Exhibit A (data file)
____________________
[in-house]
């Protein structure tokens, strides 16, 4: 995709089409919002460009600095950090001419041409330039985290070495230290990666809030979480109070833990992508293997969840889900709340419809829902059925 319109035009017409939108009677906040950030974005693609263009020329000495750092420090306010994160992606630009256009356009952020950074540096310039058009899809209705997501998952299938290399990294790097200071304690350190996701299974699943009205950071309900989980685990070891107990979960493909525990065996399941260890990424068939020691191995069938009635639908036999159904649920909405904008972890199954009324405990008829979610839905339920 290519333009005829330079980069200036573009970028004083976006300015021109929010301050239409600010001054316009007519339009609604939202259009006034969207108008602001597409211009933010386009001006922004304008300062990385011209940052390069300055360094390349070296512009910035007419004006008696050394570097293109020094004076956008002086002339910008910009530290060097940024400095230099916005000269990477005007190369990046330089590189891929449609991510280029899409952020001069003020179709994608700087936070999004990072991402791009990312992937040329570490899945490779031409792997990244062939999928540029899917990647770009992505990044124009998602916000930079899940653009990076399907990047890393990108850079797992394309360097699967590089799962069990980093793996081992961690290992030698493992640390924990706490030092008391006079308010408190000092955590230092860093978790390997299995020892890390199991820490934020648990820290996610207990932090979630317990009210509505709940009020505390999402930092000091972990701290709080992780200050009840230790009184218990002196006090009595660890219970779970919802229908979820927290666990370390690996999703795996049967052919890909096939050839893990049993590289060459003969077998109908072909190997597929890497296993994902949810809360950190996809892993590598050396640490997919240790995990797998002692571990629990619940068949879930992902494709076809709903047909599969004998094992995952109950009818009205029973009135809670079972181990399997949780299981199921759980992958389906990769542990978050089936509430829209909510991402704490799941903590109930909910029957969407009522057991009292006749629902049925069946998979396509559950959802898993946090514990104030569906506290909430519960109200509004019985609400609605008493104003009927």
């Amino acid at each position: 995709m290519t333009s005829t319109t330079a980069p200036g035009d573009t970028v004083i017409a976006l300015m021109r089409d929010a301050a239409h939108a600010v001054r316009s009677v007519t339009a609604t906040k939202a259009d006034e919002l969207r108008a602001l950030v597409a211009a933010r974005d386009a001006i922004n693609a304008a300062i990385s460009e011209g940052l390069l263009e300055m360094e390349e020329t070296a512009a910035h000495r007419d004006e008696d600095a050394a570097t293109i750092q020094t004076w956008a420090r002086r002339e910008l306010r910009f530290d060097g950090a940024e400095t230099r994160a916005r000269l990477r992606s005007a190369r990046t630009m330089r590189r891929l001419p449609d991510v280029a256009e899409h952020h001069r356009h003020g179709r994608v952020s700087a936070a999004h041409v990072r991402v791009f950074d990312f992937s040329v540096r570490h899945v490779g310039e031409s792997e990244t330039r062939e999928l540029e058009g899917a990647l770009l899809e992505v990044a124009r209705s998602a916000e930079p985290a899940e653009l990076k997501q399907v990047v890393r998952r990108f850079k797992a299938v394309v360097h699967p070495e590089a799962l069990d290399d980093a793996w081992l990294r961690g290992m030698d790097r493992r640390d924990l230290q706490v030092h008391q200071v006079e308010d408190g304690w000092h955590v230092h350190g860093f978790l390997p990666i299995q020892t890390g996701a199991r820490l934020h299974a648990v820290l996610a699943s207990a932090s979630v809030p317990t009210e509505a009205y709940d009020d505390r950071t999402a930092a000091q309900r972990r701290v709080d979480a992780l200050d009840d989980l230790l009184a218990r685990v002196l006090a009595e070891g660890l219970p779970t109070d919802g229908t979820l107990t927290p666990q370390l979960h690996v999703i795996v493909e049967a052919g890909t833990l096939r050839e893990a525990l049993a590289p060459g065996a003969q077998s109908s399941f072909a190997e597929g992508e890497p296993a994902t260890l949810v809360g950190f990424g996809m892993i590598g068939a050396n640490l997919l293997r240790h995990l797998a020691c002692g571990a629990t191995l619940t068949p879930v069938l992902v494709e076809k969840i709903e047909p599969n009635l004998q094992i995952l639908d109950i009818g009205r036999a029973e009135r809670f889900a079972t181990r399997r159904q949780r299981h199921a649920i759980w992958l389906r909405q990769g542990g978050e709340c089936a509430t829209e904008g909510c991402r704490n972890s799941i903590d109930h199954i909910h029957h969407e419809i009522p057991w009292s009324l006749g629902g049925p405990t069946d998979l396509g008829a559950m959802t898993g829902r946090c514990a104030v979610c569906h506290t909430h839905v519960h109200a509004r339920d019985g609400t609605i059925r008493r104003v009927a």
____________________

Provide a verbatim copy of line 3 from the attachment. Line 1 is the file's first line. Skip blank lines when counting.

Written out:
């Amino acid at each position: 995709m290519t333009s005829t319109t330079a980069p200036g035009d573009t970028v004083i017409a976006l300015m021109r089409d929010a301050a239409h939108a600010v001054r316009s009677v007519t339009a609604t906040k939202a259009d006034e919002l969207r108008a602001l950030v597409a211009a933010r974005d386009a001006i922004n693609a304008a300062i990385s460009e011209g940052l390069l263009e300055m360094e390349e020329t070296a512009a910035h000495r007419d004006e008696d600095a050394a570097t293109i750092q020094t004076w956008a420090r002086r002339e910008l306010r910009f530290d060097g950090a940024e400095t230099r994160a916005r000269l990477r992606s005007a190369r990046t630009m330089r590189r891929l001419p449609d991510v280029a256009e899409h952020h001069r356009h003020g179709r994608v952020s700087a936070a999004h041409v990072r991402v791009f950074d990312f992937s040329v540096r570490h899945v490779g310039e031409s792997e990244t330039r062939e999928l540029e058009g899917a990647l770009l899809e992505v990044a124009r209705s998602a916000e930079p985290a899940e653009l990076k997501q399907v990047v890393r998952r990108f850079k797992a299938v394309v360097h699967p070495e590089a799962l069990d290399d980093a793996w081992l990294r961690g290992m030698d790097r493992r640390d924990l230290q706490v030092h008391q200071v006079e308010d408190g304690w000092h955590v230092h350190g860093f978790l390997p990666i299995q020892t890390g996701a199991r820490l934020h299974a648990v820290l996610a699943s207990a932090s979630v809030p317990t009210e509505a009205y709940d009020d505390r950071t999402a930092a000091q309900r972990r701290v709080d979480a992780l200050d009840d989980l230790l009184a218990r685990v002196l006090a009595e070891g660890l219970p779970t109070d919802g229908t979820l107990t927290p666990q370390l979960h690996v999703i795996v493909e049967a052919g890909t833990l096939r050839e893990a525990l049993a590289p060459g065996a003969q077998s109908s399941f072909a190997e597929g992508e890497p296993a994902t260890l949810v809360g950190f990424g996809m892993i590598g068939a050396n640490l997919l293997r240790h995990l797998a020691c002692g571990a629990t191995l619940t068949p879930v069938l992902v494709e076809k969840i709903e047909p599969n009635l004998q094992i995952l639908d109950i009818g009205r036999a029973e009135r809670f889900a079972t181990r399997r159904q949780r299981h199921a649920i759980w992958l389906r909405q990769g542990g978050e709340c089936a509430t829209e904008g909510c991402r704490n972890s799941i903590d109930h199954i909910h029957h969407e419809i009522p057991w009292s009324l006749g629902g049925p405990t069946d998979l396509g008829a559950m959802t898993g829902r946090c514990a104030v979610c569906h506290t909430h839905v519960h109200a509004r339920d019985g609400t609605i059925r008493r104003v009927a």